One thing not a lot of people know is that she wrote a song. It was a country song, and some local musicians started playing it, and for a while it was popular in some local bars. I remember thinking that maybe my mother would become like Barry Manilow and we’d all get rich off the songs she’d write. I asked her if she was going to write more songs, and she said: “I don’t know if I have another song in me.”

I think my mother had a great many songs in her. I think maybe I just didn’t do a very good job of listening to them.

St. Paul wrote in his last letter, as he waited for execution: “For I am already being poured out like a drink offering.” That verse always makes me think of my mother. She poured herself out for us, for her patients. She didn’t choose the easy rotations; she chose to work with the dying. She ruined her back caring for them. She endured decades of great pain because she chose to pour herself out. We have the wrong heroes these days. The real heroes are too busy to primp for television cameras.

Mama never took care of herself as well as she took care of everyone else. The most selfish thing I can remember her doing is hiding from me and my brothers in the bathroom so she could eat a candy bar. I don’t know how such an unselfish woman ended up with such a selfish son. Maybe that was one of life’s April Fool’s jokes. Or maybe God foresaw how selfish I would be, and knew I would need her example to overcome it.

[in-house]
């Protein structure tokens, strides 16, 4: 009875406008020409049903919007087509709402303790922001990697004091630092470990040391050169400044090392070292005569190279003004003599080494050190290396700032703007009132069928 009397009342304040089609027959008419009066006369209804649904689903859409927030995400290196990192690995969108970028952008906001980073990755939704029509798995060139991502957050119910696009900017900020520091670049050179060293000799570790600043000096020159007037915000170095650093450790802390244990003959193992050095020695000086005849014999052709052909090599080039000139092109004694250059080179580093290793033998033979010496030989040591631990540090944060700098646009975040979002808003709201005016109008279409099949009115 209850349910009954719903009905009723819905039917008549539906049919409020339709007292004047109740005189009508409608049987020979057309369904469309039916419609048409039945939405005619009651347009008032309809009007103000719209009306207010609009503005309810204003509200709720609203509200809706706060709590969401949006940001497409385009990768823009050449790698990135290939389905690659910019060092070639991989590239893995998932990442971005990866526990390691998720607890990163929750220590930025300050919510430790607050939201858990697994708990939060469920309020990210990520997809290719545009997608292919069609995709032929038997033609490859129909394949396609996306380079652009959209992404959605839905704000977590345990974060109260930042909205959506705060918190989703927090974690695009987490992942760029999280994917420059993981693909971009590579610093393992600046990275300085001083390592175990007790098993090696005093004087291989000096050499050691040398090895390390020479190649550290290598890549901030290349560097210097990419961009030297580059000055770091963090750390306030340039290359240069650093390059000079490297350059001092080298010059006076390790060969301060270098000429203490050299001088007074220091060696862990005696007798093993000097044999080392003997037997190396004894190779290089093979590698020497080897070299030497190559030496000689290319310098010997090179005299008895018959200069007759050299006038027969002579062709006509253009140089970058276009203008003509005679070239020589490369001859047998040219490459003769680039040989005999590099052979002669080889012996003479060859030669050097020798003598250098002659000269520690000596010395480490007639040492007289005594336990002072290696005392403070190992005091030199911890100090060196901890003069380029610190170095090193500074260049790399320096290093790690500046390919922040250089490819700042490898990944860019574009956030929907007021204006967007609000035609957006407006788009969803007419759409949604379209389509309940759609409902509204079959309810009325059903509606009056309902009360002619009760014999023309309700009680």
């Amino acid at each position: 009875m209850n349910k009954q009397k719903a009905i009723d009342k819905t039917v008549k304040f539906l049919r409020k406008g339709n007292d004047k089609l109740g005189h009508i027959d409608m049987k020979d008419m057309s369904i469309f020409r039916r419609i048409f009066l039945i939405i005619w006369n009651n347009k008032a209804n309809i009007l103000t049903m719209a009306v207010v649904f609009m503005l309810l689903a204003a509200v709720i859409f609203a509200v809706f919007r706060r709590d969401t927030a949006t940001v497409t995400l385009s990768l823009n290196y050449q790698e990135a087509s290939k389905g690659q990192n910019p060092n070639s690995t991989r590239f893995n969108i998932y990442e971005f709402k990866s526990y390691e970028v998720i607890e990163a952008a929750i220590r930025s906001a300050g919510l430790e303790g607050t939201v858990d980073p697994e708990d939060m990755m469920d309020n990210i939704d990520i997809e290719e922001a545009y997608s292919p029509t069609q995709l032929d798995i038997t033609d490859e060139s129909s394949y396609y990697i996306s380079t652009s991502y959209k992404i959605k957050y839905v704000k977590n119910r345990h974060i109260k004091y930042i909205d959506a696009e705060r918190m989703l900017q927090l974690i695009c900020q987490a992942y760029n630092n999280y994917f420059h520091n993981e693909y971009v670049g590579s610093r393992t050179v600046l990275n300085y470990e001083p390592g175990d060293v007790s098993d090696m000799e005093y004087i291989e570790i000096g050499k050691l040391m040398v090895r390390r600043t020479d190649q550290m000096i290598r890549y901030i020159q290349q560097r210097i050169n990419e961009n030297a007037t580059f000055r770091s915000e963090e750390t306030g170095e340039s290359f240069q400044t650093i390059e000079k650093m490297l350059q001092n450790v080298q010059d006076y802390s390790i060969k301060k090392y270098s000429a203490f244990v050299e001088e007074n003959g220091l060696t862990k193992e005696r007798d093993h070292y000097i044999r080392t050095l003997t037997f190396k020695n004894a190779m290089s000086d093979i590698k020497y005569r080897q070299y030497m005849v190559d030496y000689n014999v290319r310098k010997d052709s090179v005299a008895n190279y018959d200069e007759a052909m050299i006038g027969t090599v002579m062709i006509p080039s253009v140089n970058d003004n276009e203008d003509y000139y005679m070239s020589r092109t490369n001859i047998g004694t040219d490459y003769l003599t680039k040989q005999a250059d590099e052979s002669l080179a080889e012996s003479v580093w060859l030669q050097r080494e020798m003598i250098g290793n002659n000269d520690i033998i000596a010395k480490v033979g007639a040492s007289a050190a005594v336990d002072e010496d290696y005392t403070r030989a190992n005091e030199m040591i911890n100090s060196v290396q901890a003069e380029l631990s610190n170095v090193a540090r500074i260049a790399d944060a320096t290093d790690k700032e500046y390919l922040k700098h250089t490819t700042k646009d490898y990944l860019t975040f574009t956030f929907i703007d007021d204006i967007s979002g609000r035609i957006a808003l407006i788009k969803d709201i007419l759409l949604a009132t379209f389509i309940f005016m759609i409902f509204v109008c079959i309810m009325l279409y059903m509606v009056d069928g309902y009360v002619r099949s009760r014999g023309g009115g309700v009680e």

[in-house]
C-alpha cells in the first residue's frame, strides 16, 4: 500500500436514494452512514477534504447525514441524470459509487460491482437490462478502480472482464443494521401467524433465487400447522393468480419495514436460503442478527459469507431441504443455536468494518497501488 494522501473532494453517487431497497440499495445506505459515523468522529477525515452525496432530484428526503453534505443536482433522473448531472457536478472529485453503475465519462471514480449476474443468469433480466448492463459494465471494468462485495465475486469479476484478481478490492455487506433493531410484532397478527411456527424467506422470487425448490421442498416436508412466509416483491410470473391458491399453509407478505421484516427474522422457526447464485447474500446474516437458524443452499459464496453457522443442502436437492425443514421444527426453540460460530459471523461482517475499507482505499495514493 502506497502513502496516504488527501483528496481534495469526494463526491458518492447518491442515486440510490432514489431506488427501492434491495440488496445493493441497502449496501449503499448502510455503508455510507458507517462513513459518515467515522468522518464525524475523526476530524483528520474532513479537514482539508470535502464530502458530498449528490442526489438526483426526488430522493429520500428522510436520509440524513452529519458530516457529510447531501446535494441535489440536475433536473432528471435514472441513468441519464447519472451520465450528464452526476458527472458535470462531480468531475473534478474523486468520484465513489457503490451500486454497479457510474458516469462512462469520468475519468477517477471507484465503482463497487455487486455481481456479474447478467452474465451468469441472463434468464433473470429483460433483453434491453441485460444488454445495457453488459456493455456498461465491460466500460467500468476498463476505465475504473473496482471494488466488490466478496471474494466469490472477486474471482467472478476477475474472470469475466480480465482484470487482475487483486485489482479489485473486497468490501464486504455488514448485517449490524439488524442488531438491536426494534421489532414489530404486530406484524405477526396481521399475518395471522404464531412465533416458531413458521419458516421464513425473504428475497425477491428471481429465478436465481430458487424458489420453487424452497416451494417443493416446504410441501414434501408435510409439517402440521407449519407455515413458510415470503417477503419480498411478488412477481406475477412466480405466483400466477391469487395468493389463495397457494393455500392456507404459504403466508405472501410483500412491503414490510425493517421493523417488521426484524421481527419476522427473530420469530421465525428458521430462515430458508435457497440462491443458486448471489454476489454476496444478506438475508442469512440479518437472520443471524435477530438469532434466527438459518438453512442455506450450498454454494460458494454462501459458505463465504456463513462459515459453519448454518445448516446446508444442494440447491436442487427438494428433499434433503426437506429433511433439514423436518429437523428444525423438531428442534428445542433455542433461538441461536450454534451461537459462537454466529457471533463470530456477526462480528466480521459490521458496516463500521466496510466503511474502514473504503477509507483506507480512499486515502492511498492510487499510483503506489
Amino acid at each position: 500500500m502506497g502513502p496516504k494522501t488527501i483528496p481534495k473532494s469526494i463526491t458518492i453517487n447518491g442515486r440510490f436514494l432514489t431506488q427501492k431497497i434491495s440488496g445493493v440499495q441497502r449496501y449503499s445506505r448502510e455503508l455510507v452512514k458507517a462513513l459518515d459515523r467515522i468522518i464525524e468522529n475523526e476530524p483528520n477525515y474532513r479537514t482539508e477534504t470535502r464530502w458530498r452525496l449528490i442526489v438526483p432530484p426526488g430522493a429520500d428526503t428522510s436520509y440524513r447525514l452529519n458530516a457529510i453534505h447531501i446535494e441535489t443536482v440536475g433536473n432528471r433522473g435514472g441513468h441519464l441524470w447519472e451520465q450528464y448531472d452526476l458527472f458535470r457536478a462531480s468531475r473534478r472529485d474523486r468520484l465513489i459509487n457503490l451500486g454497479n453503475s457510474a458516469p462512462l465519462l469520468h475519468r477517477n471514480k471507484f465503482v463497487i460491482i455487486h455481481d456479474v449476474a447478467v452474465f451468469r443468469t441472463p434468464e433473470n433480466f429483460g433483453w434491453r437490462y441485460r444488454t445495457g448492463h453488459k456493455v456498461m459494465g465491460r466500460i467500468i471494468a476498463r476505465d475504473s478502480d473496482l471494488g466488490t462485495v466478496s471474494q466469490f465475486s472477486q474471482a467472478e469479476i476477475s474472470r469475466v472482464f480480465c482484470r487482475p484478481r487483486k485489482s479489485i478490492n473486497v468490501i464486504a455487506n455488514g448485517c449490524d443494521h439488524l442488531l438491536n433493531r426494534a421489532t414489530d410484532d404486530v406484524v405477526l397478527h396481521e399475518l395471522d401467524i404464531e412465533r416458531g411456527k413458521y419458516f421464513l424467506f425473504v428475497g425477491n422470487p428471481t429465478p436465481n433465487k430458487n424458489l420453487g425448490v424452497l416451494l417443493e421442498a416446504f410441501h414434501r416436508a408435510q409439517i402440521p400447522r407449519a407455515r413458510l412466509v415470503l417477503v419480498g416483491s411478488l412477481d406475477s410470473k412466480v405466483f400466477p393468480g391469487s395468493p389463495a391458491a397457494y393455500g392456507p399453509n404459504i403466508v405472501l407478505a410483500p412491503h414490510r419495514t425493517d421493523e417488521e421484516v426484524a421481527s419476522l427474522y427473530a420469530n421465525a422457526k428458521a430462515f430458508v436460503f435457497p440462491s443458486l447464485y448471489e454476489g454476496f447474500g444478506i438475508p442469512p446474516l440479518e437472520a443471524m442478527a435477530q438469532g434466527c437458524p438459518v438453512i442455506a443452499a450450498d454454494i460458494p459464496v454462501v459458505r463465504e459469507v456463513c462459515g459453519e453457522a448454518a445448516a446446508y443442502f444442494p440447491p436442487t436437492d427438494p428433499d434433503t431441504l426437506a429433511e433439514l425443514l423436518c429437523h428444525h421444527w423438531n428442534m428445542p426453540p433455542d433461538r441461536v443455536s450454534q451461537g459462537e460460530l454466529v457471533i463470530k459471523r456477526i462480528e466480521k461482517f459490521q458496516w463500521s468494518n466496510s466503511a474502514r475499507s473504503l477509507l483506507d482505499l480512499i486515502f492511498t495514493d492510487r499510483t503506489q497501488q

She didn’t take care of herself very well, but God gave her people, especially in the last years of her life, who took care of her. Her grandson Isaac wrote a letter, years ago, saying he was praying she would quit smoking. She read that letter and put away her cigarettes for good.

And then there was Sam. Some of my friends think my mother was some kind of wild woman, moving all the way across the country to Santa Monica to live with an Englishman. It wasn’t a wild decision at all. Sam made her smile, and he promised to take care of her. That’s a simple promise to make, but a hard one to live up to.

Sam lived up to it, and I believe that despite all the pain she lived with, these past nine years were some of the happiest in her life. Thank you for giving her that gift, Sam.

She was a far better mother than I was a son, and in the past year I didn’t stay in touch well. The thing is, you always think you’ll have more time. You’d think I would have learned my lesson with my daughter’s passing, but I still haven’t learned it. You always think you have more time, and then you learn that time doesn’t belong to you, it’s something on loan to you, and it is a precious thing, and once you’ve squandered it you can never, ever get it back.